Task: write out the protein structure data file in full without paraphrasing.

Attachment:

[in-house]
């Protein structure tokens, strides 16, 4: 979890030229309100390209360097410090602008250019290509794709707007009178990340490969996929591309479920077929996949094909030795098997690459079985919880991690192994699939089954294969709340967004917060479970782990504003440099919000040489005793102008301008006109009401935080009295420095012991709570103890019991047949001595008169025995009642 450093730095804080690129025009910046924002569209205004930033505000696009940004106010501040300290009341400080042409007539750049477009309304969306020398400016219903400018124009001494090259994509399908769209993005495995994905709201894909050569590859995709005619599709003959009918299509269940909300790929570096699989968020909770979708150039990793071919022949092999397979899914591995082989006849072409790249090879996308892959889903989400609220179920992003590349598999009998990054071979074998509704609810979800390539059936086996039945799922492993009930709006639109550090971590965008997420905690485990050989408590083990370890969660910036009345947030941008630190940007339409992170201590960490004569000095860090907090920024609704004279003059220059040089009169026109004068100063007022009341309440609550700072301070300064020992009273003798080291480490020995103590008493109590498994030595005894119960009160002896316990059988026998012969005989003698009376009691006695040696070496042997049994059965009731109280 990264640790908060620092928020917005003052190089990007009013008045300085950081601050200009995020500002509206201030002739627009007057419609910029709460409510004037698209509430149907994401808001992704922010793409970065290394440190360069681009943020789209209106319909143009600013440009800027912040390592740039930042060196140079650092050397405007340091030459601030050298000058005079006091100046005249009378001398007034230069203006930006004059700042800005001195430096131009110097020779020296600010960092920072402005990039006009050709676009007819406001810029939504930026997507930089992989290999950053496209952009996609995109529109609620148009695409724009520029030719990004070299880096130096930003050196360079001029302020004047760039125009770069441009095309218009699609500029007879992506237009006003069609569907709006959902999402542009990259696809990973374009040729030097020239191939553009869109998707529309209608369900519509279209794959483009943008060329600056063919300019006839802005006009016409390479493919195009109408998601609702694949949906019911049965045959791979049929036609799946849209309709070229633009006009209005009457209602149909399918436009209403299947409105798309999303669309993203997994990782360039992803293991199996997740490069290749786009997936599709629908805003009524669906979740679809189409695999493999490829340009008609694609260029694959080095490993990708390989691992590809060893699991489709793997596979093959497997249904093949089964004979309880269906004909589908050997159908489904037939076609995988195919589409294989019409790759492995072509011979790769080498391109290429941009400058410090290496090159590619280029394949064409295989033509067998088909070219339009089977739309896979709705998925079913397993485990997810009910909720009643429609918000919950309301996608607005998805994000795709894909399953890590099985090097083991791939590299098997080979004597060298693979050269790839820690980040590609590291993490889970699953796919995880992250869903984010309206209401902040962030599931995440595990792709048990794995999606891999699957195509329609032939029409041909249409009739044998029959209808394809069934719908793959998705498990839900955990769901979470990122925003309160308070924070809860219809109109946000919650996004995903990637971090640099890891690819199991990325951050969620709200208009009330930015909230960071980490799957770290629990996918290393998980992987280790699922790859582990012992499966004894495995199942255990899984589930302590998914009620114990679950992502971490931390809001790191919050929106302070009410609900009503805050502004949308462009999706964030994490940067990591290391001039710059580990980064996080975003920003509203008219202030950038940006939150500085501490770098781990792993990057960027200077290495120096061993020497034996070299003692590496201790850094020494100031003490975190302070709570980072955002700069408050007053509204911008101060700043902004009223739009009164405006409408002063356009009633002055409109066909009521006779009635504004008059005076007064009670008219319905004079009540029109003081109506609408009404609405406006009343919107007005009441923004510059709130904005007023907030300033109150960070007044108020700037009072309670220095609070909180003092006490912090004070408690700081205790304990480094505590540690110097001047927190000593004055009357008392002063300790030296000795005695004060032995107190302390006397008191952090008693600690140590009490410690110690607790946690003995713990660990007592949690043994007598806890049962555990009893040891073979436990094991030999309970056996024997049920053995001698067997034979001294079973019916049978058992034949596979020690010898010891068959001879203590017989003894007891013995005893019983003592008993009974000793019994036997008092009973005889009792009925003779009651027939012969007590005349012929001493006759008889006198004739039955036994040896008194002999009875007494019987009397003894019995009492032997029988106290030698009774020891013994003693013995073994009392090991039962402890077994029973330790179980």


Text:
[in-house]
């Protein structure tokens, strides 16, 4: 979890030229309100390209360097410090602008250019290509794709707007009178990340490969996929591309479920077929996949094909030795098997690459079985919880991690192994699939089954294969709340967004917060479970782990504003440099919000040489005793102008301008006109009401935080009295420095012991709570103890019991047949001595008169025995009642 450093730095804080690129025009910046924002569209205004930033505000696009940004106010501040300290009341400080042409007539750049477009309304969306020398400016219903400018124009001494090259994509399908769209993005495995994905709201894909050569590859995709005619599709003959009918299509269940909300790929570096699989968020909770979708150039990793071919022949092999397979899914591995082989006849072409790249090879996308892959889903989400609220179920992003590349598999009998990054071979074998509704609810979800390539059936086996039945799922492993009930709006639109550090971590965008997420905690485990050989408590083990370890969660910036009345947030941008630190940007339409992170201590960490004569000095860090907090920024609704004279003059220059040089009169026109004068100063007022009341309440609550700072301070300064020992009273003798080291480490020995103590008493109590498994030595005894119960009160002896316990059988026998012969005989003698009376009691006695040696070496042997049994059965009731109280 990264640790908060620092928020917005003052190089990007009013008045300085950081601050200009995020500002509206201030002739627009007057419609910029709460409510004037698209509430149907994401808001992704922010793409970065290394440190360069681009943020789209209106319909143009600013440009800027912040390592740039930042060196140079650092050397405007340091030459601030050298000058005079006091100046005249009378001398007034230069203006930006004059700042800005001195430096131009110097020779020296600010960092920072402005990039006009050709676009007819406001810029939504930026997507930089992989290999950053496209952009996609995109529109609620148009695409724009520029030719990004070299880096130096930003050196360079001029302020004047760039125009770069441009095309218009699609500029007879992506237009006003069609569907709006959902999402542009990259696809990973374009040729030097020239191939553009869109998707529309209608369900519509279209794959483009943008060329600056063919300019006839802005006009016409390479493919195009109408998601609702694949949906019911049965045959791979049929036609799946849209309709070229633009006009209005009457209602149909399918436009209403299947409105798309999303669309993203997994990782360039992803293991199996997740490069290749786009997936599709629908805003009524669906979740679809189409695999493999490829340009008609694609260029694959080095490993990708390989691992590809060893699991489709793997596979093959497997249904093949089964004979309880269906004909589908050997159908489904037939076609995988195919589409294989019409790759492995072509011979790769080498391109290429941009400058410090290496090159590619280029394949064409295989033509067998088909070219339009089977739309896979709705998925079913397993485990997810009910909720009643429609918000919950309301996608607005998805994000795709894909399953890590099985090097083991791939590299098997080979004597060298693979050269790839820690980040590609590291993490889970699953796919995880992250869903984010309206209401902040962030599931995440595990792709048990794995999606891999699957195509329609032939029409041909249409009739044998029959209808394809069934719908793959998705498990839900955990769901979470990122925003309160308070924070809860219809109109946000919650996004995903990637971090640099890891690819199991990325951050969620709200208009009330930015909230960071980490799957770290629990996918290393998980992987280790699922790859582990012992499966004894495995199942255990899984589930302590998914009620114990679950992502971490931390809001790191919050929106302070009410609900009503805050502004949308462009999706964030994490940067990591290391001039710059580990980064996080975003920003509203008219202030950038940006939150500085501490770098781990792993990057960027200077290495120096061993020497034996070299003692590496201790850094020494100031003490975190302070709570980072955002700069408050007053509204911008101060700043902004009223739009009164405006409408002063356009009633002055409109066909009521006779009635504004008059005076007064009670008219319905004079009540029109003081109506609408009404609405406006009343919107007005009441923004510059709130904005007023907030300033109150960070007044108020700037009072309670220095609070909180003092006490912090004070408690700081205790304990480094505590540690110097001047927190000593004055009357008392002063300790030296000795005695004060032995107190302390006397008191952090008693600690140590009490410690110690607790946690003995713990660990007592949690043994007598806890049962555990009893040891073979436990094991030999309970056996024997049920053995001698067997034979001294079973019916049978058992034949596979020690010898010891068959001879203590017989003894007891013995005893019983003592008993009974000793019994036997008092009973005889009792009925003779009651027939012969007590005349012929001493006759008889006198004739039955036994040896008194002999009875007494019987009397003894019995009492032997029988106290030698009774020891013994003693013995073994009392090991039962402890077994029973330790179980």